Gloria Steinem was spotted at the off-shoot Women's Unite Rally in New York City on Saturday

Gloria Steinem was spotted at the off-shoot Women’s Unite Rally in New York City on Saturday

In the November 19 Facebook post, she claimed Women’s March leaders Linda Sarsour and Tamika Mallory, along with fellow organizers Bob Bland and Carmen Perez, had ‘steered the Movement away from its true course’ and called for all four to step down. 

‘In opposition to our Unity Principles,’ Shook wrote, ‘they have allowed anti-Semitism, anti- LBGTQIA sentiment and hateful, racist rhetoric to become a part of the platform by their refusal to separate themselves from groups that espouse these racist, hateful beliefs.’ 

This accusation was targeted specifically at two primary leaders: Sarsour, a Palestinian-American with a long history of criticizing Israeli policy, and Mallory, who has maintained a longstanding association with Nation of Islam leader Louis Farrakhan. 

Farrakhan has been criticized for making anti-Semitic statements during speeches, including referencing ‘Satanic Jews’ and saying that ‘powerful Jews are my enemy’ at a February 2018 speech that Mallory attended, according to ADL.  

Following a lengthy article highlighting accusations of anti-Semitism within the Women’s March leadership, which appeared in Tablet in December, the Women’s March organizers apparently added three Jewish women to its steering committee. Meanwhile, Mallory and Sarsour met with rabbis, many of who then encouraged Jewish women to participate in the 2019 march. 

The 2019 march comes at a time when the Women's March organization leadership, including Linda Sarsour (left) and Tamika Mallory (right), faces accusations of anti-Semitism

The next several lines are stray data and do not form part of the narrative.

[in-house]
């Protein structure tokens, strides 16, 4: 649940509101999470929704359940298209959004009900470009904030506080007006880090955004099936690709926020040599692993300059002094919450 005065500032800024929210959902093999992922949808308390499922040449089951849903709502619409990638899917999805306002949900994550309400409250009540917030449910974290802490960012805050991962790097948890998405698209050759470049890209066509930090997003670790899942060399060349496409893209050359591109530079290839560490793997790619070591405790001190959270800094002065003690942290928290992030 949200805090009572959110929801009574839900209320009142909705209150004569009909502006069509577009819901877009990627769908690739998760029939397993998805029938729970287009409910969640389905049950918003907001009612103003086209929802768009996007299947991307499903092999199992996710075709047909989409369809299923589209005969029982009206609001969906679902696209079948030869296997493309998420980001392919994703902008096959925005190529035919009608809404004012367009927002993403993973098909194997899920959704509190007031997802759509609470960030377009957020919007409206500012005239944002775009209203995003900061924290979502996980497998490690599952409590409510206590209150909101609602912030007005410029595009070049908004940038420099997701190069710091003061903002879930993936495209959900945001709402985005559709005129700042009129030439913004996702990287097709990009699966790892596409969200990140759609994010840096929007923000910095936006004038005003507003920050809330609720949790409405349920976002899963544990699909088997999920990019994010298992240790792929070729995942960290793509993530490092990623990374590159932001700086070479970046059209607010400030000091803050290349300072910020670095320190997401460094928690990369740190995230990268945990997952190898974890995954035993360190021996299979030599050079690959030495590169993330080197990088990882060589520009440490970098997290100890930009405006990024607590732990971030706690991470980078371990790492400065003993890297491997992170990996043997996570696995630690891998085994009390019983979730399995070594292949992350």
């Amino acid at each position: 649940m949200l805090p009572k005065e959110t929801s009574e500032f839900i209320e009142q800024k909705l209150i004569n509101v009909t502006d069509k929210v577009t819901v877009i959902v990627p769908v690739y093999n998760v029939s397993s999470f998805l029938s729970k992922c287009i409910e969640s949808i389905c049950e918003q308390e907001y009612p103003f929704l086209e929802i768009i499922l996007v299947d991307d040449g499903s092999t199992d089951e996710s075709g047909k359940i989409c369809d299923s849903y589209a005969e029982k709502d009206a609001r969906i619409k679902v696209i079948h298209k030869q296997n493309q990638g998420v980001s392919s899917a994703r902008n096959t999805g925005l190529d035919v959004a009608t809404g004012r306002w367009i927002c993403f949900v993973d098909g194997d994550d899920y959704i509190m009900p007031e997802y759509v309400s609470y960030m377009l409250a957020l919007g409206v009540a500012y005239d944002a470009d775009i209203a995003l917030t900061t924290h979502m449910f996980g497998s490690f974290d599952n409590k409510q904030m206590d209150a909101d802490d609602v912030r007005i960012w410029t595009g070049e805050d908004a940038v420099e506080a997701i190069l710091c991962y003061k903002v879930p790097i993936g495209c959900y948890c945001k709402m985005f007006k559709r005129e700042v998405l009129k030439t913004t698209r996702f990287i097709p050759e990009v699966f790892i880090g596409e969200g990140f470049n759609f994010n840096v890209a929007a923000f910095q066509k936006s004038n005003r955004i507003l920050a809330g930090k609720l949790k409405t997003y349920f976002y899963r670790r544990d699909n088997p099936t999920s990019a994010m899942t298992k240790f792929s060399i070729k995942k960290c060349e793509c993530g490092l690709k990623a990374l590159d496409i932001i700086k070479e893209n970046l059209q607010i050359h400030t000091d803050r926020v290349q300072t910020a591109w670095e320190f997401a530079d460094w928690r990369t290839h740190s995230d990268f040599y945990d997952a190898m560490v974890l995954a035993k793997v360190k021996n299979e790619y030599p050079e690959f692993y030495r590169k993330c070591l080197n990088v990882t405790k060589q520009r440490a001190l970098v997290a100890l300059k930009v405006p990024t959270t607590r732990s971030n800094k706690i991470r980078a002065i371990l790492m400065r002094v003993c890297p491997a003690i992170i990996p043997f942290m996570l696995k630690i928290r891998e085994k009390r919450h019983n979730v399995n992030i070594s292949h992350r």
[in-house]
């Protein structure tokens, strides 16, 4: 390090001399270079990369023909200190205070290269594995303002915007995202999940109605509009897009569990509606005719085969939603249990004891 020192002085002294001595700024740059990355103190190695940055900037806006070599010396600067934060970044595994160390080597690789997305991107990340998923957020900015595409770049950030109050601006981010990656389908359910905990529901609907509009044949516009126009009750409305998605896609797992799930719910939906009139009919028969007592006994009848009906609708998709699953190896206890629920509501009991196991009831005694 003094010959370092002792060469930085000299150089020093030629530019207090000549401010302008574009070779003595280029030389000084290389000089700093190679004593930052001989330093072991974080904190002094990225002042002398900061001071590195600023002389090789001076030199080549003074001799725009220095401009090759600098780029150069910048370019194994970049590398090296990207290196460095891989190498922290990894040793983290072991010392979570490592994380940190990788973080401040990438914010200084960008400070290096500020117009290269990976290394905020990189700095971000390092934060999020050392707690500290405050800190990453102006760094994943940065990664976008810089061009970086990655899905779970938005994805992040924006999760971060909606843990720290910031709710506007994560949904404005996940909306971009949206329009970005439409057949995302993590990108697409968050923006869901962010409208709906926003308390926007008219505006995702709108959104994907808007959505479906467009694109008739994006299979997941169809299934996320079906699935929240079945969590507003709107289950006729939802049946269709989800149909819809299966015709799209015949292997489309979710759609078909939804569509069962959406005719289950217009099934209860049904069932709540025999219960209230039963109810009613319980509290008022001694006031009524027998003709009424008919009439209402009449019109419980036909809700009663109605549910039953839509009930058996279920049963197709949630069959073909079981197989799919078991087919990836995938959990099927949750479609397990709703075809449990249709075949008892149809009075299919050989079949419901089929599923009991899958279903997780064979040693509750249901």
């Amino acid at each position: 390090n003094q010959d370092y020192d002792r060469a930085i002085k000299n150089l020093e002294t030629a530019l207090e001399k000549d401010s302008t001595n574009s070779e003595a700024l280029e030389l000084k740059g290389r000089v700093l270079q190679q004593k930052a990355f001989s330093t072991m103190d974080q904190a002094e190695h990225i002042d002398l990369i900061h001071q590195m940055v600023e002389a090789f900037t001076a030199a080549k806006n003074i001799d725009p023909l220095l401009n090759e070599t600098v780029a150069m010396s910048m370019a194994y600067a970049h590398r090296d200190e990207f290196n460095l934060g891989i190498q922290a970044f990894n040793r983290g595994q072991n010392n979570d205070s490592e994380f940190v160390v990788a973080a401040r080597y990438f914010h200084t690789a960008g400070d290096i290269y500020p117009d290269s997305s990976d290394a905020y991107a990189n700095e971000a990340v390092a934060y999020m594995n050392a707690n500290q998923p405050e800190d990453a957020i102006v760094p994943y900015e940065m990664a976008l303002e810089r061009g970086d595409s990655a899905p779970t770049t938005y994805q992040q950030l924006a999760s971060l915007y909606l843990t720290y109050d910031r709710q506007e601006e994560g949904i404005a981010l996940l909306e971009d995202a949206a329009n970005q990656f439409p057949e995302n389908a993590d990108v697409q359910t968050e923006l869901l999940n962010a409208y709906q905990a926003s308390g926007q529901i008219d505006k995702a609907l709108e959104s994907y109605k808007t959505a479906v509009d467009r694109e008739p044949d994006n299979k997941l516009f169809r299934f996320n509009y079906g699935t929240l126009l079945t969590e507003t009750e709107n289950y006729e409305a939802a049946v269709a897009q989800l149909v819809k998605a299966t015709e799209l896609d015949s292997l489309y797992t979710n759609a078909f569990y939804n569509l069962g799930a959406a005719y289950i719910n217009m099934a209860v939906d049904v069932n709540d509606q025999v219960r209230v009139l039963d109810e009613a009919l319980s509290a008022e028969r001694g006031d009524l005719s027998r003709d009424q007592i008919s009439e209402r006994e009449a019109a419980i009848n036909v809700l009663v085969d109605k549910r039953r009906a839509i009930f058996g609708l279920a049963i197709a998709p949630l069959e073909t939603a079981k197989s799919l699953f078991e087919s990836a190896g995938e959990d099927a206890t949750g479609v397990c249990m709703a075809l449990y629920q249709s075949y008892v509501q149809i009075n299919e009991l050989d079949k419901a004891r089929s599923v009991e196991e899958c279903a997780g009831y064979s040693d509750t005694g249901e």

The 2019 march comes at a time when the Women’s March organization leadership, including Linda Sarsour (left) and Tamika Mallory (right), faces accusations of anti-Semitism 

There has been a call for the Women's March leadership, including Carmen Perez (pictured) and Bob Bland, to step down after steering 'the Movement away from its true course'

Women's March leader Bob Bland

There has been a call for the Women’s March leadership, including Carmen Perez (left) and Bob Bland (right), to step down after steering ‘the Movement away from its true course’ 

The 2019 march's new route, which passes the Trump International Hotel, is pictured here

The 2019 march’s new route, which passes the Trump International Hotel, is pictured here

However, Mallory recently came under fire after failing to condemn Farrakhan while appearing on The View on January 14. 

Instead of trying to distance herself from Farrakhan or condemn his antisemitic views, she said she admired him not for ‘rhetoric,’ but for ‘what he’s done in black communities’ and said, ‘I don’t agree with many of Minister Farrakhan’s statements.’ 

In the wake of Mallory’s interview, the New York Times said that the Democratic National Committee appeared to publicly pull out of its partnership with the 2019 march, as did groups including Naral and the Southern Poverty Law Center. 

The four march organizers have denied the anti-Semitism charge, but Sarsour has publicly expressed regret that they were not ‘faster and clearer in helping people understand our values.’

Despite pleas for unity, an alternate women’s march has sprung up in protest and will be holding a parallel rally in New York on Saturday a few blocks away from the official New York Women’s March protest.

Read more at DailyMail.co.uk